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 TIME CNN/AllPolitics CNN/AllPolitics with Congressional Quarterly

Meet the mediator

Richard Posner is one of America's most brilliant jurists. But can he settle the Microsoft case?

By Adam Cohen

Time magazine

December 6, 1999
Web posted at: 1:30 p.m. EST (1830 GMT)

The Microsoft media pack was out in force last week outside Chicago's prestigious Standard Club. Its target was Judge Richard Posner, the recently appointed mediator in the government's landmark antitrust lawsuit. When reporters fired questions at Posner just before his first meeting with the parties, he had a crisp answer: "Get out of my way, please."

It's a new day in the Microsoft case. Judge Thomas Penfield Jackson last month appointed Posner to try to mediate the case, and the action has now moved from Jackson's courthouse in Washington to Chicago, where Posner is presiding over closed-door conferences intended to push Microsoft and the Justice Department toward settlement. It's a daunting task: the government seems to want a lot more than Microsoft is willing to give up. But if anyone can get an agreement, it may be the brilliant and insanely workaholic Posner.

Posner has the kind of jaw-dropping resume that makes resolving the Microsoft case seem like a plausible Christmas vacation project. He is the chief judge of the federal appeals court in Chicago, where he pens about 100 decisions a year, and he teaches law at the University of Chicago. He also finds time to churn out scores of law-review articles, speeches, op-ed pieces and, oh yes, a book or two a year. (His latest: An Affair of State, a scathing account of President Bill Clinton's impeachment woes; and the less reader-friendly The Problematics of Moral and Legal Theory.) "Dick is sort of a legendary intellect," says law-school colleague Randal Picker. "He is one of the great legal minds of the 20th century."

He's also one of the most conservative. A leader of the law-and-economics school, Posner believes the market should be allowed to resolve many of society's thorniest problems. His dollars-and-cents approach has led him in some controversial directions. Posner famously suggested that the adoption system might be improved by allowing babies to be sold. And he has written that whether abortion should be banned can be evaluated by some mathematical formula in which V is the value of a fetus' life and N is the average number of abortions that would be performed without a ban.

Why they should settle

Justice Department

GETS Fast results and a chance to declare victory
AVOIDS Facing appellate courts that may be more pro-Microsoft


GETS To put a damaging lawsuit behind it
AVOIDS Returning to court and facing years of uncertainty on appeal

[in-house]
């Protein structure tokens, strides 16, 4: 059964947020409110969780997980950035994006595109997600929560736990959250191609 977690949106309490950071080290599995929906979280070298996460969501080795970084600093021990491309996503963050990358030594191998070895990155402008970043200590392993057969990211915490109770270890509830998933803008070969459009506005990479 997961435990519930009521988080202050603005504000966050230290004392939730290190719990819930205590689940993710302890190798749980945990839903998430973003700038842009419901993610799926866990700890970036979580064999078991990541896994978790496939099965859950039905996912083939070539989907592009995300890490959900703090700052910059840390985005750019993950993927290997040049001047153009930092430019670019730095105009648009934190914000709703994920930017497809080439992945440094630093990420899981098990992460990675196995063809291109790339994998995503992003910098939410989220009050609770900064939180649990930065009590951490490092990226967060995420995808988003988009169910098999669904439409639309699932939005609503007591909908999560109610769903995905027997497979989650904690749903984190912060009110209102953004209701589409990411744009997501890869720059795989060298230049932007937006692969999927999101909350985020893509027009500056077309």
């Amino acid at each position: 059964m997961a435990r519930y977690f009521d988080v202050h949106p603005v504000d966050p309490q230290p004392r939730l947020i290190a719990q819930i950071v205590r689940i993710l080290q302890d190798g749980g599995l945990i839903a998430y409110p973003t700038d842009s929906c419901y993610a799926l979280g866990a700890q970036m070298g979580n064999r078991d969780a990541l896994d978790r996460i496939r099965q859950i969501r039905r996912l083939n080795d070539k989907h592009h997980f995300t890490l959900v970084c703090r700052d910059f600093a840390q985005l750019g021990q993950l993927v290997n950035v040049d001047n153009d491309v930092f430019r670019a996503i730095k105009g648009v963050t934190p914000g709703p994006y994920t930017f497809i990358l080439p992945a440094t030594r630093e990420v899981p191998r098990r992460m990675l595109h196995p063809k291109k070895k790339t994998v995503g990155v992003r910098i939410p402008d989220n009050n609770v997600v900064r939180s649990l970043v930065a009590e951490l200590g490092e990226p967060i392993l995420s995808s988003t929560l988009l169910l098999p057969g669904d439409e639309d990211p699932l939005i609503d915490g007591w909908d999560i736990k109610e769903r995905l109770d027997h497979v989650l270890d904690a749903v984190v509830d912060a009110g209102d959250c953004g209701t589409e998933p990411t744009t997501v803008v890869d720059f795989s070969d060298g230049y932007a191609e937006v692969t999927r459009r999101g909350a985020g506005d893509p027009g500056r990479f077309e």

Posner's decidedly free-market views mean that he starts out as an antitrust skeptic. He's argued that regulation of monopolies is often a mistake, and that in many cases government intervention does more harm than good. But he has also shown an inclination to follow established law and has written approvingly of the AT&T breakup. His admirers say he won't approach this case with ideological preconceptions. "Labels are meaningless," insists University of Chicago Law School Dean Daniel Fischel. "He's completely unpredictable in his views."

By appointing Posner, Jackson gave something to each side. Microsoft gets a mediator who is close to its thinking about government intervention. Posner may be reluctant to back some of the more extreme remedies Microsoft's critics are calling for. At the very least, he's likely to give the software giant a friendlier hearing than Jackson, whose findings of fact last month were a down-the-line rebuff.

The Justice Department, for its part, gets a mediator who will have credibility when he lays down the law for Microsoft. Trial watchers have conjectured that Gates & Co. may already have given up hope of prevailing before Jackson, and may be counting on getting him reversed on appeal. The conservative Posner is in sync with many of the judges in Washington who would hear that appeal. "He's going to be able to tell Microsoft that if they're counting on the Court of Appeals and the Supreme Court to vindicate them completely, that's not going to happen," says George Washington University law professor William Kovacic.

In other words, Posner may be the perfect mediator: someone each side is a little afraid of. What happens next? Posner will probably meet with the parties together and separately to hunt for common ground. (One question: Will Posner and Bill Gates be sitting down for a chat?) Count on the parties to be closemouthed throughout the negotiations. "We're not even going to talk about the food we ate," Justice Department lawyer David Boies said after the first day's meeting. If talks fail, it's back to court in late February for the next phase: arguments over Judge Jackson's conclusions of law, a search for remedies and, quite likely, years of appeals.

It's possible, however, that Posner could make all that unnecessary. One path the negotiations are likely to explore is spinning off Microsoft's operating-systems division, which makes Windows, into its own company. That would track the logic of Judge Jackson's findings of fact: that it's not illegal for Microsoft to have an operating-systems monopoly, but it is illegal to leverage the monopoly to gain an unfair advantage in other markets. Carving Windows out of Microsoft would probably be sufficiently dramatic to please the Justice Department. It might not thrill Microsoft, but it would be preferable to any remedy that required ongoing government supervision of its actions and products. And it's a solution that could find favor with Posner: a surgical strike by government that creates a more competitive market.

--With reporting by Julie Grace/Chicago


Cover Date: December 13, 1999

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